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Potential and field of a thing circular ring

  1. Nov 25, 2013 #1
    1. The problem statement, all variables and given/known data

    I'm trying to work through an example in my classical mechanics textbook (Fowles and Cassiday, 7th ed, example 6.7.2. The problem I am having is when he expands the integrand into a power series. I'll write out the first part of the solution. The question is "find the potential function and the gravitational field intensity in the plane of a thin circular ring

    2. Relevant equations


    [tex]\Phi=-G\int\frac{dM}{s}[/tex]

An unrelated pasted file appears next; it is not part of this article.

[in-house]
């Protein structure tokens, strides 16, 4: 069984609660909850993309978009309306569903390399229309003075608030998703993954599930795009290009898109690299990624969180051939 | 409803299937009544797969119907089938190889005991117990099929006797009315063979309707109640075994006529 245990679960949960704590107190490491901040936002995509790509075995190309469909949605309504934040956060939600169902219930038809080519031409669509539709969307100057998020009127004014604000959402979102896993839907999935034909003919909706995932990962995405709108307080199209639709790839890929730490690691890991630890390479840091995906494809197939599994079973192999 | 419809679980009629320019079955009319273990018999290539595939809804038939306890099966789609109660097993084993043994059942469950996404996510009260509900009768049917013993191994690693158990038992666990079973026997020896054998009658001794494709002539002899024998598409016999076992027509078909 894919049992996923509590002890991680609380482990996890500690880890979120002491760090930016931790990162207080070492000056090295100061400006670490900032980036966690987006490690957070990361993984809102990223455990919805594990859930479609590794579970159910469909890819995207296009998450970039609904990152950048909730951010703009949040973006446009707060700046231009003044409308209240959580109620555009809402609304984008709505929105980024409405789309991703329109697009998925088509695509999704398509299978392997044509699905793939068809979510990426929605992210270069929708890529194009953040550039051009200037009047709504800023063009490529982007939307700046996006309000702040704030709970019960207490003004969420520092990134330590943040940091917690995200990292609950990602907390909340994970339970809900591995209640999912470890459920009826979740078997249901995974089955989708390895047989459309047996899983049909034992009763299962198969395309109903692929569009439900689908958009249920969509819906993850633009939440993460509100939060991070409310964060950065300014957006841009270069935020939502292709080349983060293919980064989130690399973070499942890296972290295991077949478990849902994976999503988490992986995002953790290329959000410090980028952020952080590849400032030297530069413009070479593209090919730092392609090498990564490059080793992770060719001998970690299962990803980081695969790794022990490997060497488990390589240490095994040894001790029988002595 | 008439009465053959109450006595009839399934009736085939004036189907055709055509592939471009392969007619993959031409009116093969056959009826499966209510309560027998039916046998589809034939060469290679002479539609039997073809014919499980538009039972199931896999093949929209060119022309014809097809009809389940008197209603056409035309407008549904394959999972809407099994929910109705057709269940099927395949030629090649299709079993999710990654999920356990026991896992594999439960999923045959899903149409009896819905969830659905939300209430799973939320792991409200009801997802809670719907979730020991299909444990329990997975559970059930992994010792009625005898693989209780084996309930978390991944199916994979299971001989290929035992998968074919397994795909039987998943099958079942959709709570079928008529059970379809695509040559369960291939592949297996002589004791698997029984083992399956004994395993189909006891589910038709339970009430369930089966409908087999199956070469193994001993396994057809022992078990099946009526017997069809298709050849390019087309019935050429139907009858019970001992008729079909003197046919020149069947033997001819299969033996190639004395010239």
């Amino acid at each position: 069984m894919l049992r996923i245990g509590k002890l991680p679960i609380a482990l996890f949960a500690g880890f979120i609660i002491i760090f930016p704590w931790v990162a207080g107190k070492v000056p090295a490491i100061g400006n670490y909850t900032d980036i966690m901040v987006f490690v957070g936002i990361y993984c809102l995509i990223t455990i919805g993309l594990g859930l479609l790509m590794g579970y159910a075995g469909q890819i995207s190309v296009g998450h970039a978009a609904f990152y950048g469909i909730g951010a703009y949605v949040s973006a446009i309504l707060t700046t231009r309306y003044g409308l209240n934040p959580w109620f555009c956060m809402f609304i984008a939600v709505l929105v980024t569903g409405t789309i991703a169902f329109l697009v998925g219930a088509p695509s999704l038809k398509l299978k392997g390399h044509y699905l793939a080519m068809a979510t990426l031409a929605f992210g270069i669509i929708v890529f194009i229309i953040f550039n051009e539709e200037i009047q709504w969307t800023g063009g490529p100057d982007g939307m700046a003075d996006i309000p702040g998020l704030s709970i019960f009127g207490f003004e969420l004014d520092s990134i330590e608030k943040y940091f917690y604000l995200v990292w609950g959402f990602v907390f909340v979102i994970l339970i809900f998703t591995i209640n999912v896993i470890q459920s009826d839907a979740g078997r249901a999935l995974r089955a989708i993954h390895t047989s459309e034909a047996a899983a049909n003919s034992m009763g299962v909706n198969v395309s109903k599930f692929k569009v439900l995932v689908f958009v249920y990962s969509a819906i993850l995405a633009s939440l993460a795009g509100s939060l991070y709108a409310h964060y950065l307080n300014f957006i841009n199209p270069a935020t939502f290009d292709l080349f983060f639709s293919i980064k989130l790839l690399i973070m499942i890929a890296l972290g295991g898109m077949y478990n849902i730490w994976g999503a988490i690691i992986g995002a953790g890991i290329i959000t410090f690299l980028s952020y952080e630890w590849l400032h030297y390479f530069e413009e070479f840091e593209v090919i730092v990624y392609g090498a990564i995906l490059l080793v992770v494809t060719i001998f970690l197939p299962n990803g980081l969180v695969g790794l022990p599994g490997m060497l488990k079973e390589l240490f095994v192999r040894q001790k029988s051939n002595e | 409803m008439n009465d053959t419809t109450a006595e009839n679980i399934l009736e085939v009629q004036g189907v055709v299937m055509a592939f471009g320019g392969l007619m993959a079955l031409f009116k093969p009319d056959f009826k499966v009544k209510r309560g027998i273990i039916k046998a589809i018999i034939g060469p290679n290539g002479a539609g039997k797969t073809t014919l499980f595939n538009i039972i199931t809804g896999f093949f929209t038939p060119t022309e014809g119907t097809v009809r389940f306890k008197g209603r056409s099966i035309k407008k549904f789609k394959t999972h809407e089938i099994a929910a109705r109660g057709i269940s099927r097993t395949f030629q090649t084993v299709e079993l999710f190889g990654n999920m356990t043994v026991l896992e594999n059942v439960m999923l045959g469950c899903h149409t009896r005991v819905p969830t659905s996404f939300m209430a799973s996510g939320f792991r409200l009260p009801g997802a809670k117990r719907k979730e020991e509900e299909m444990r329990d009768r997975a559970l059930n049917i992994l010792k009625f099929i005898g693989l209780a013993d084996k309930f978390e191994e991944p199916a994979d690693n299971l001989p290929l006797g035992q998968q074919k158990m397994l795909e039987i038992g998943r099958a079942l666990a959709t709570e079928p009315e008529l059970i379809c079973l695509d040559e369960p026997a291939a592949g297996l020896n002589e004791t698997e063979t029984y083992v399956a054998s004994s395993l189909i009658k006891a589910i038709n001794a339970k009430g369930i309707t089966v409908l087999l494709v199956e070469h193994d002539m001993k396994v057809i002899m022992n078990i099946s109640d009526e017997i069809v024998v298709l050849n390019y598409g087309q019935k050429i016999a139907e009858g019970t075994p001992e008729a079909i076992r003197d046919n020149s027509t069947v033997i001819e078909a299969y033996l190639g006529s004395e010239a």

3. The attempt at a solution

    [tex]\Phi=-G\int\frac{dM}{s}=-G\int^{2\pi}_0\frac{\mu R d\theta}{s}[/tex]where [itex]\mu[/itex] is the linear mass density of the ring,R is the radius of the ring and M is the mass of the ring. Then using the law of
    cosines we have[tex]\Phi=-2R\mu G\int^{\pi}_0\frac{d\theta}{\sqrt{r^2+R^2-2Rr\cos\theta}}[/tex][tex]\Phi=-\frac{2R\mu G}{r}\int^{\pi}_0\frac{d\theta}{\sqrt{1+(R/r)^2-2(R/r)\cos\theta}}[/tex]The next part is where I am getting stuck. It says to expand in a power series of x=R/r [tex]\Phi=-2x \mu G\int^{\pi}_0\left[\left( 1-\frac{1}{2}x^2+x\cos\theta\right)+\frac{3}{8}\left(x^2-2x\cos\theta\right)^2+\dots\right]d\theta[/tex]What is happening in this step? Sorry if this belongs in intro physics. It's a junior year course though.
     
  2. jcsd
  3. Nov 25, 2013 #2

    TSny

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  4. Nov 25, 2013 #3
    oh my goodness. thank you.
     
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